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Reflections on Echezonachukwu Nduka’s ‘Waterman’

Waterman Nduka, Echezonachukwu

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Reflections on Echezonachukwu Nduka’s Waterman

(Griots Lounge Publishing, 2020; ISBN 978-1-7772756-1-7)

 

By Nzube Nlebedim, Chinua Okolo, and Naza Amaeze Okoli

NAZA: Waterman, Nduka’s second book of poetry is an artist’s collection: a work of craft about creation and the creative process. Where the volume opens, there’s a child “standing in the hallway.” By its end, the reader is invited to weather the weight of absence “with resonance”—the “unwritten law of sound.” There are some fifty-eight poems in the volume; but “The Fisherman’s Litany” is a good place to start—in part because there’s something about fishing that evokes the idea of freshness and of beginnings. You might think of Christ at the start of his ministry—if you’re so inclined. Or of fish leaping out of water. Or of a nation of immigrants, newcomers all, with “a different kind of net” and “a new dialect,” all of which must conspire to “awaken” the “music of the deep.” This scene, this imagery, is what stands in the artist’s line of vision:

There is art in observing what the climate says about

the mood of the river:

A day of welcome or rebellion resonates with arcs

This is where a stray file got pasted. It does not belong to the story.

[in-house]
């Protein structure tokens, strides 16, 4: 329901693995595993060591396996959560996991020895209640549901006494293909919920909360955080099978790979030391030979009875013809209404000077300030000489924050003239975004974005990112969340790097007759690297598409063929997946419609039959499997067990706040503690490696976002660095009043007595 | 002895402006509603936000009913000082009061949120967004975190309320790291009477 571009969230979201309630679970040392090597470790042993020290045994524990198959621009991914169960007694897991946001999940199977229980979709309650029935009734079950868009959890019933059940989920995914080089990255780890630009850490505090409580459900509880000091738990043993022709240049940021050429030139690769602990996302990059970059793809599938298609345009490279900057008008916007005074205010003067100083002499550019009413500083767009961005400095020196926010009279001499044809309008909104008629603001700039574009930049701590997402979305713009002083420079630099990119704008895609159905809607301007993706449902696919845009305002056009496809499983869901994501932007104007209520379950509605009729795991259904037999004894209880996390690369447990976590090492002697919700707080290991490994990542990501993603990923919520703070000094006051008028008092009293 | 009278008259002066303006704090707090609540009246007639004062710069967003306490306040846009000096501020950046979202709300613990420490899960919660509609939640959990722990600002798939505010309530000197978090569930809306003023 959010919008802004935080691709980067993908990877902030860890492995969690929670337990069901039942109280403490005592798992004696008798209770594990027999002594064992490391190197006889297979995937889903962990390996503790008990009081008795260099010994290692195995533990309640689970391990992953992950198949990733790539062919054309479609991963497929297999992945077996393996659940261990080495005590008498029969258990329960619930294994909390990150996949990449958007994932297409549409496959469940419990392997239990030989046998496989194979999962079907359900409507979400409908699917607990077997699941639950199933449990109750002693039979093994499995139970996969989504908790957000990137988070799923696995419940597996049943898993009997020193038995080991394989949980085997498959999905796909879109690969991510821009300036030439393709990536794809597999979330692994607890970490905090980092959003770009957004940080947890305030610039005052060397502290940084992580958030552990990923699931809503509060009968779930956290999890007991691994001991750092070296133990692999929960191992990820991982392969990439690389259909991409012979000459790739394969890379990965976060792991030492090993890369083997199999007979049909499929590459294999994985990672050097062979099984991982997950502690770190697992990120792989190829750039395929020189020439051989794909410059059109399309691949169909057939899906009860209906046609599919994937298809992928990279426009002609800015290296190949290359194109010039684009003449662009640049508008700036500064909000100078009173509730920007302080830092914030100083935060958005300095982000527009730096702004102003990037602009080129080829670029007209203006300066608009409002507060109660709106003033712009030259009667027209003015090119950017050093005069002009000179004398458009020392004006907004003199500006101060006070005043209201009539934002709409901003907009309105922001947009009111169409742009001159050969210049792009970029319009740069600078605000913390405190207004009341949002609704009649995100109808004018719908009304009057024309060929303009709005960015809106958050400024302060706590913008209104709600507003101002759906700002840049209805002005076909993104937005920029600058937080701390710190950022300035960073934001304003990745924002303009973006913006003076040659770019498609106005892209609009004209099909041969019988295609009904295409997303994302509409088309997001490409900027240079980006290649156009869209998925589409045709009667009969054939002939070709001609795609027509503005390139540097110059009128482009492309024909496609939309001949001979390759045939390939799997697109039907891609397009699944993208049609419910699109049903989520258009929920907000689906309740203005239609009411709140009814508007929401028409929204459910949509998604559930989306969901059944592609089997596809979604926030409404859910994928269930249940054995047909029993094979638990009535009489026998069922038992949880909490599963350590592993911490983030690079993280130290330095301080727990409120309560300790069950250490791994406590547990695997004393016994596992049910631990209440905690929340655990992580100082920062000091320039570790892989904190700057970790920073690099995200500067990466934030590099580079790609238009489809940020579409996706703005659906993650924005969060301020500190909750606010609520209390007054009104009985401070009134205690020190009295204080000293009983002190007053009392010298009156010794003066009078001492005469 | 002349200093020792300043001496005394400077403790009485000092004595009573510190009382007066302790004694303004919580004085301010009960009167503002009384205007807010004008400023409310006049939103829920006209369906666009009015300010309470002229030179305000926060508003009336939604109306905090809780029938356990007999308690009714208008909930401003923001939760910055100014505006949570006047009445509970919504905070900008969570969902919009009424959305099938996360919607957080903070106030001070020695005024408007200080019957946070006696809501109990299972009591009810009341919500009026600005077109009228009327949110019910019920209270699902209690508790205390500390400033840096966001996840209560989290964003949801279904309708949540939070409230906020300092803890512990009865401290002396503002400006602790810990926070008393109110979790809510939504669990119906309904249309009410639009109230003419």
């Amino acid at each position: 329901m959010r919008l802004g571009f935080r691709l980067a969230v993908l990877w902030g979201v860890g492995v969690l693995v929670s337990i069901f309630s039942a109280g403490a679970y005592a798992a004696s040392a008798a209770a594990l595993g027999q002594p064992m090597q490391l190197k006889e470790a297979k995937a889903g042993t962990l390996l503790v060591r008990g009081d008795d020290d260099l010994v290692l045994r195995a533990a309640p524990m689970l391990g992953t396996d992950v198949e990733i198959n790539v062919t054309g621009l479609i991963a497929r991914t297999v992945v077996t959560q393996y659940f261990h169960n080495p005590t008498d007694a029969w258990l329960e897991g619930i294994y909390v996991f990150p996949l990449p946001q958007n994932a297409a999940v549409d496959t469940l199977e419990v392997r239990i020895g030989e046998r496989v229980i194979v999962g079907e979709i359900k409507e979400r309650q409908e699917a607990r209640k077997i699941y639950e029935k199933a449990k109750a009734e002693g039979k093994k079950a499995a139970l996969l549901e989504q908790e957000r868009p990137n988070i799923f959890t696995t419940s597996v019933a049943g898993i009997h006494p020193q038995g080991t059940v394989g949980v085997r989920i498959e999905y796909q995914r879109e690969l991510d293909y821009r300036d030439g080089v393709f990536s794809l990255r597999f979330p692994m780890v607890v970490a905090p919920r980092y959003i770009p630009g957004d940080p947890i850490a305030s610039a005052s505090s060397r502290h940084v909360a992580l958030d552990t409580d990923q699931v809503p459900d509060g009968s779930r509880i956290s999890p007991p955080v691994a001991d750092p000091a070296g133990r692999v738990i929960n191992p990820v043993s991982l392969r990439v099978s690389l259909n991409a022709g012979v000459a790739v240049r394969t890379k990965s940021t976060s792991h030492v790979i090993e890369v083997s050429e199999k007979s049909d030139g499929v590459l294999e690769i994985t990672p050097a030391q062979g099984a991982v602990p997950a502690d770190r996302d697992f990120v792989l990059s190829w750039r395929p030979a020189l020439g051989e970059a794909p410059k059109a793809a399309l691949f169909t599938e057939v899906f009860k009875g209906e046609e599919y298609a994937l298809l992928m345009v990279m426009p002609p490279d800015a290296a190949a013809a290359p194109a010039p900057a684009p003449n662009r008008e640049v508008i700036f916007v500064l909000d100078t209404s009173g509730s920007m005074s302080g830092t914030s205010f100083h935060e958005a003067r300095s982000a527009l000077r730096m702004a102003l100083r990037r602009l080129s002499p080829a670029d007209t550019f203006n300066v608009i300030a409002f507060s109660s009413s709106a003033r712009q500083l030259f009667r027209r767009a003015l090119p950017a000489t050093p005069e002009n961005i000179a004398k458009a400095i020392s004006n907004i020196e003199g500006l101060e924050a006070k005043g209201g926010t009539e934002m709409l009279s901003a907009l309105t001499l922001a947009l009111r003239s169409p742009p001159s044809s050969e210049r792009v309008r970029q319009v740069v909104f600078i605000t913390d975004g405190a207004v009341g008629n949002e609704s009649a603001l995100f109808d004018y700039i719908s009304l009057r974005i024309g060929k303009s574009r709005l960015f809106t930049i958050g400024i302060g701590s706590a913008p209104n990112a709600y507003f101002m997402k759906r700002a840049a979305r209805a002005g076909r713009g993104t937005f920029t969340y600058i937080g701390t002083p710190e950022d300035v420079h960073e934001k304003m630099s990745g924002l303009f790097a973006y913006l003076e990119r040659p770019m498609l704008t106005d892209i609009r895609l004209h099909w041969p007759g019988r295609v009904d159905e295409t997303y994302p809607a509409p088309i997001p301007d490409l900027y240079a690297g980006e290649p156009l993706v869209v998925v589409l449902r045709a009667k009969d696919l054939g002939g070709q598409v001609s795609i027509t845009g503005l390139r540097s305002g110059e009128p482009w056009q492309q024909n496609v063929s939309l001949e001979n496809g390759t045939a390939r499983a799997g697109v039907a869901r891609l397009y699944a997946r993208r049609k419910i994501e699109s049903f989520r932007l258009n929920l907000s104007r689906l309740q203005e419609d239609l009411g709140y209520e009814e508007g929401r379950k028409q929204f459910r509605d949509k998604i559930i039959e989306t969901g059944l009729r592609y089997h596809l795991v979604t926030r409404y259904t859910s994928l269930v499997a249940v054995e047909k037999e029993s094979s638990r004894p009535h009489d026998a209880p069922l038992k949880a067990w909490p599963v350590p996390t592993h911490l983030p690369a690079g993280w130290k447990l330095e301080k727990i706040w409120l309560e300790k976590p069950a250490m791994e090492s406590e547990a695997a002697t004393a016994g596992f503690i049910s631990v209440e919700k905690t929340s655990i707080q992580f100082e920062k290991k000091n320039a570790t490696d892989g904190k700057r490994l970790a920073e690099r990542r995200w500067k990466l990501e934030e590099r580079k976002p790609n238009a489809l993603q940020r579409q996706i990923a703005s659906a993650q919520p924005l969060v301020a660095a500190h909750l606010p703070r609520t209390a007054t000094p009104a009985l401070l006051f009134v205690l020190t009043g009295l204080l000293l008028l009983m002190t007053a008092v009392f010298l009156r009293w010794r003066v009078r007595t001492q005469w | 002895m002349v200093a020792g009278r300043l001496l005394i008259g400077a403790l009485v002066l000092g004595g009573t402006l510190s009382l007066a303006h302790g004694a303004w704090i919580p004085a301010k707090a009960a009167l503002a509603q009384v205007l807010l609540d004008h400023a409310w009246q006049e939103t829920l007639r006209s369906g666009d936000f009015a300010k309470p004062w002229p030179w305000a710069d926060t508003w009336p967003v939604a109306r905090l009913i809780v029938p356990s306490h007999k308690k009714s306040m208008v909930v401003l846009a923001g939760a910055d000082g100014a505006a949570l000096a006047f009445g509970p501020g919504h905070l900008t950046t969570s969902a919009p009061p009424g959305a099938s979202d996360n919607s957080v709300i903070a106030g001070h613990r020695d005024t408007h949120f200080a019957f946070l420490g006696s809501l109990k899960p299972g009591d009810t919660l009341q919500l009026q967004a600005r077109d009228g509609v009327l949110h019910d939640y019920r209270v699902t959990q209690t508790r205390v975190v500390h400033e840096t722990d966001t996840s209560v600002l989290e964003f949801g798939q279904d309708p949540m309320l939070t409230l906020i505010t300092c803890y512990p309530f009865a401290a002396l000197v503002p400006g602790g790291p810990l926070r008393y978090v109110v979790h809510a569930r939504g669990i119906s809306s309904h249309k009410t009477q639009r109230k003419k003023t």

Of the shoreline. I, witness to the communion of boats on

The face of waters, whisper prayers before the net is cast

 

NZUBE: In “The Child,” the poet persona revisits his childhood through the eyes of a frolicking child. From the opening lines, there is a portal to retrospect, to memory, to wishful thinking that the poem wants us to dive in. Here, innocence and ignorance assume a conflation that best explains the core and beauty of humanity. The child-versus-adult sentiment is the general fodder of the poem, as the final lines seem to confirm children as immune to consequences based on their inchoate knowledge — something adults wish they had. In truth, the poem is reflective as well as meditative; a commentary on how children dwell in moments, encircling their senses in the vortex of them.

CHINUA: In “A Short Note on Departure Theories,” Nduka sets the feeling of loss to the sound of music. He begins with some irony: “The only way to defeat departure is to stay.” The poet repudiates flight, the initial human response that comes with rejection or dismissal but says “Sit still,” so as to face the accompanying fears, the sudden addiction to music and other things that one finds solace in. The poet reminds the reader of the random thoughts that come while immersed in music, thoughts so strange one wonders how they crossed the crevices of the mind. This is particular evident when he says, “I forget to ask if he ever owned a pet that sang as well.” His sense of humour stands tall as he places two contrasts side by side, a bald-head playing staccato (scattered pieces) and a full-haired one playing legato. He admits to the difficulty of fighting an emotional battle while trying to preserve his sanity saying “Fighting absences with resonance is an unwritten law of sound.” And with music the poet shows how he (and all of us) can cling on.

Waterman Nduka, Echezonachukwu

 

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NZUBE NLEBEDIM, founding editor of The Shallow Tales Review and editor-in-chief of Afrocritik, is a graduate of English from the University of Lagos. CHINUA OKOLO, poet and fiction writer, studied English at Nnamdi Azikiwe University. NAZA AMAEZE OKOLI is editor of African Writer Magazine.

About the author

African Writer Magazine

African Writer Magazine. Since 2004.

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